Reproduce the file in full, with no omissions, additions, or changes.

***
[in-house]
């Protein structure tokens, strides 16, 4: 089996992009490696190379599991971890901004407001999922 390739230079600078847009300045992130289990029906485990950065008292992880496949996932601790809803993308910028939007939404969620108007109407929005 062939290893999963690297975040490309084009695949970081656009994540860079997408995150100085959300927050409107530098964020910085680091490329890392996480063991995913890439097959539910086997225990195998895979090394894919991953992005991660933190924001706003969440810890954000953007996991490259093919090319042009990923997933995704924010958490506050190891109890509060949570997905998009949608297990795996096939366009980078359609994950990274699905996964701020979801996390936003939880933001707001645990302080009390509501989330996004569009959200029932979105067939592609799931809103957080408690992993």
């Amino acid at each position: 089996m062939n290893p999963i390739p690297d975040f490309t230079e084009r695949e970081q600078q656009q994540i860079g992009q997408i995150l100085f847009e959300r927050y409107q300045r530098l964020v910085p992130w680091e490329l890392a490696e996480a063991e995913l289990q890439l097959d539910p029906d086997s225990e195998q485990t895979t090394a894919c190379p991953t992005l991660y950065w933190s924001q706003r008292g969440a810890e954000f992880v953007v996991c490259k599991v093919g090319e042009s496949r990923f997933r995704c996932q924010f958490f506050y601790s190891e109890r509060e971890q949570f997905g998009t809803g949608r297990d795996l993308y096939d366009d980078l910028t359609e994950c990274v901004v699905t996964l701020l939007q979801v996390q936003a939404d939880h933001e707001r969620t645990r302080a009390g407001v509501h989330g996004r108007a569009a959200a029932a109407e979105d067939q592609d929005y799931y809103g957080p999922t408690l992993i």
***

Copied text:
[in-house]
């Protein structure tokens, strides 16, 4: 089996992009490696190379599991971890901004407001999922 390739230079600078847009300045992130289990029906485990950065008292992880496949996932601790809803993308910028939007939404969620108007109407929005 062939290893999963690297975040490309084009695949970081656009994540860079997408995150100085959300927050409107530098964020910085680091490329890392996480063991995913890439097959539910086997225990195998895979090394894919991953992005991660933190924001706003969440810890954000953007996991490259093919090319042009990923997933995704924010958490506050190891109890509060949570997905998009949608297990795996096939366009980078359609994950990274699905996964701020979801996390936003939880933001707001645990302080009390509501989330996004569009959200029932979105067939592609799931809103957080408690992993």
């Amino acid at each position: 089996m062939n290893p999963i390739p690297d975040f490309t230079e084009r695949e970081q600078q656009q994540i860079g992009q997408i995150l100085f847009e959300r927050y409107q300045r530098l964020v910085p992130w680091e490329l890392a490696e996480a063991e995913l289990q890439l097959d539910p029906d086997s225990e195998q485990t895979t090394a894919c190379p991953t992005l991660y950065w933190s924001q706003r008292g969440a810890e954000f992880v953007v996991c490259k599991v093919g090319e042009s496949r990923f997933r995704c996932q924010f958490f506050y601790s190891e109890r509060e971890q949570f997905g998009t809803g949608r297990d795996l993308y096939d366009d980078l910028t359609e994950c990274v901004v699905t996964l701020l939007q979801v996390q936003a939404d939880h933001e707001r969620t645990r302080a009390g407001v509501h989330g996004r108007a569009a959200a029932a109407e979105d067939q592609d929005y799931y809103g957080p999922t408690l992993i």